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1

What are 'Secondary Sources of Law'?

‘Law that is created from a source that is not a constitutional defined law-making person or body.’

2

How was English and Scottish law developed?

English law was developed as practitioners’ law, legal practitioners arguing about some legal point affecting real people- their clients.

Scots law on the other hand in its earliest days was a form of professor’s law, law of universities, intellectual discipline rather than a matter of practical application.

3

what's a direct source of law for Scotland?

Institutional writers

4

What do institutional works have the sane authority as?

inner house of the court of sessions (highest civil court in Scotland)

5

Identify some of Scotland's institutional works that are not used.

- Craig’s lus Feudale (Feudal law/land law)- 1655: No one pays attention to him anymore

-McKenzie’s Law and Customs of Scotland on Matters Criminal (1678): This is old.

6

What three institutional works are the most famous/authoritative in Scotland?

1. Stair- Stair's Institutions of the Law of Scotland (1681)

2. Erskine- Erskine's Institute of the Law of Scotland (1772)

3. Bell- Bells' principles of the Law of Scotland (1829)

7

Where did Stair copy the structure of the Scottish Legal System from?

By Justinian institute of Rome - Roman law

8

Why is Stair important?

Because of him the Treaty of Union 1707 preserved Scots law , as a separate legal system because of his book, without it we wouldn't have one.

9

Name some other Institutional works

• Bankton’s Institute of the Law of Scotland (1753): the language is more modern and graspable than Stair’s archaic language.

• Erskine’s Institute of the Law of Scotland (1772): He is regarded as the holy trinity, Turgid stuff!


• Bell's Principles of the Law of Scotland (1829): Good for commercial law- interest is in commercial

• Kames’ Principles of Equity (1772), wrote masses, part of Scottish enlightenment. He wrote about history, agricultural reform, English law (equity is an English idea), European law and scots law (wide rounded figure).

• Hume’s Commentaries on the Law of Scotland (1829): Major criminal institutional writer

• Alison ‘s Principles of the Criminal Law of Scotland (1833): Criminal lawyer

10

What are some examples of other legal literature

-Subject Area Textbooks (focuses on particular areas of law):
*Borthwick’s Defamation (1830)this as the earliest one in Scotland.
*MacDonald’s Criminal Law (1866)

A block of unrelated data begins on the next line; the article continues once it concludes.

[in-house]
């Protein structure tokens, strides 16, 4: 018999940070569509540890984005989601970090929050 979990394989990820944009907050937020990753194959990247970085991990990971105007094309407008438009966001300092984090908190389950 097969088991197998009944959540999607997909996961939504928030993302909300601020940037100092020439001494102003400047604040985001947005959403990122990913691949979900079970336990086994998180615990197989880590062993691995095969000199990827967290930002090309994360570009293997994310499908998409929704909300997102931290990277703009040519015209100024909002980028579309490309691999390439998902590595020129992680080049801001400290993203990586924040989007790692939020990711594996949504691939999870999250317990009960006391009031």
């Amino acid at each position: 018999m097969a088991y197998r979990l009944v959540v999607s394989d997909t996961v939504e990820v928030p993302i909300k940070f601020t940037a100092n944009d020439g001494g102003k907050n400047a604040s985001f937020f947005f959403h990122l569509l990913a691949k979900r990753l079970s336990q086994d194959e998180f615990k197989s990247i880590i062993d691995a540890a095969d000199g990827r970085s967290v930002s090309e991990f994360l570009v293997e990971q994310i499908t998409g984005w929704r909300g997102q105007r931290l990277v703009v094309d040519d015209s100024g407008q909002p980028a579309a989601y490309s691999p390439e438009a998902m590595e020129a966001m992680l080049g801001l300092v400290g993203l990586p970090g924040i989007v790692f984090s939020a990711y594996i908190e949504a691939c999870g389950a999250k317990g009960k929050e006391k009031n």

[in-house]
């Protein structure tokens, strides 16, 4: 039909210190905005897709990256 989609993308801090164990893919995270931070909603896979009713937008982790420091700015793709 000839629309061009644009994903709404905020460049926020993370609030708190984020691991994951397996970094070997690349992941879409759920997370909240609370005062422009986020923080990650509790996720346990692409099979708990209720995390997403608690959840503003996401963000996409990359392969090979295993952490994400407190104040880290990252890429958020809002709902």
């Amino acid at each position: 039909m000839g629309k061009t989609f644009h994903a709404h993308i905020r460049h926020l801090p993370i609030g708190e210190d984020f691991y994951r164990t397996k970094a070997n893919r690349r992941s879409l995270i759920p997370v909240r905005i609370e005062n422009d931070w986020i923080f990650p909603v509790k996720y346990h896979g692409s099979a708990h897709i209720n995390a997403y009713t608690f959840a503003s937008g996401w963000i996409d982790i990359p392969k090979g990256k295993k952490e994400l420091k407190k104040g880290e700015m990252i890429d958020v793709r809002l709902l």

*Rankine’s Landownership (1875)
*Gloag’s Contract (1914)
*McBryde’s Contract (1990)
*Wilkinson & Norrie’s Parent and Child
(1992)

- STUDENT TEXTS (discursive)

- Encyclopaediae:
*Green’s Enc (1896, 1914-1949)
*Stair Memorial Enc (1981-date)

- English Textbooks

- Journals: full of articles about particular areas of law.
*Juridical Review (1889-date)
*Scots Law Times (1893-date)
*Law Quarterly Review (1884-date)

11

Name some Non-Legal Sources

- Media: never rely what you read on media, it’s simplified for regular readers
- Wikipedia
- Google: only a starting point

12

Who was stair?

He was lord president of the court of sessions, chairman of the Scottish privy council, then sent into exile when Charles II died and James 7and 2was king where he was exiled to Netherlands.

13

What is custom?

Before stair wrote law, everything was custom.

Custom is the way things have been because they’re so universally expected they’ve become things we have to do.

Custom is a safety net and as a source of law is very important.

14

What are some case examples of custom?

Bruce v Smith 1980: A pod of Wales came into the bay in Shetland on an island called yell. The men came down to kill and capture the Wales and then fed the people with the Wales. The landowner complained that because they were killed on his property they were his. It went to court of sessions, they asked what’s the custom, it was aid that the people who kill, kill on behalf of the whole community therefore it’s the whole community that owns the Wales.

Stirling Park & Co v Digby Brown 1996:

15

What’s customary institutions?

They’re central to our legal system.

The crown (prior to 1688): there are no statute that sets up the crown it just exists and has developed over thousands of years. It’s a customary institution

Jury: no statute saying ‘trial by jury’ they’re the customary way of finding fact

16

What’s equity?

similar to custom

England has 2 judicial systems: courts of law and courts of equity;they decide acts is right and just through what is customary i.e. universally accepted

Scotland courts of law are EQUITY , they’re not separate.

17

What’s nobile officium?

Real sources of equitable jurisdiction in Scotland is located and know as ‘nobile officium’ of the court of sessions. They declare law because it is just to do so.

If law itself doesn’t give the right answer the court of sessions can excessive the noble office to give the right answer (doesn’t happen often).

18

What’s international law?

This is customary law but on an international level.

I.e. relations between states are not governed by law but custom.

19

What’s customary international law?

- Deals with the relation between states
- Provides enforcement mechanisms but only through indirect means, UN Security Council can use force in different parts of the world to being leave.
- Part of Scots domestic law

20

What are international tribunals?

It’s a more direct source of law.

21

What was the Nuremberg Tribunal?

Established end of WW2.

Crimes commutes by Nazis were held to account

Superior orders were no defence to the commission of war crimes.

War crimes/crimes against humanity

22

What were international conventions?

Establishes human rights

Treaties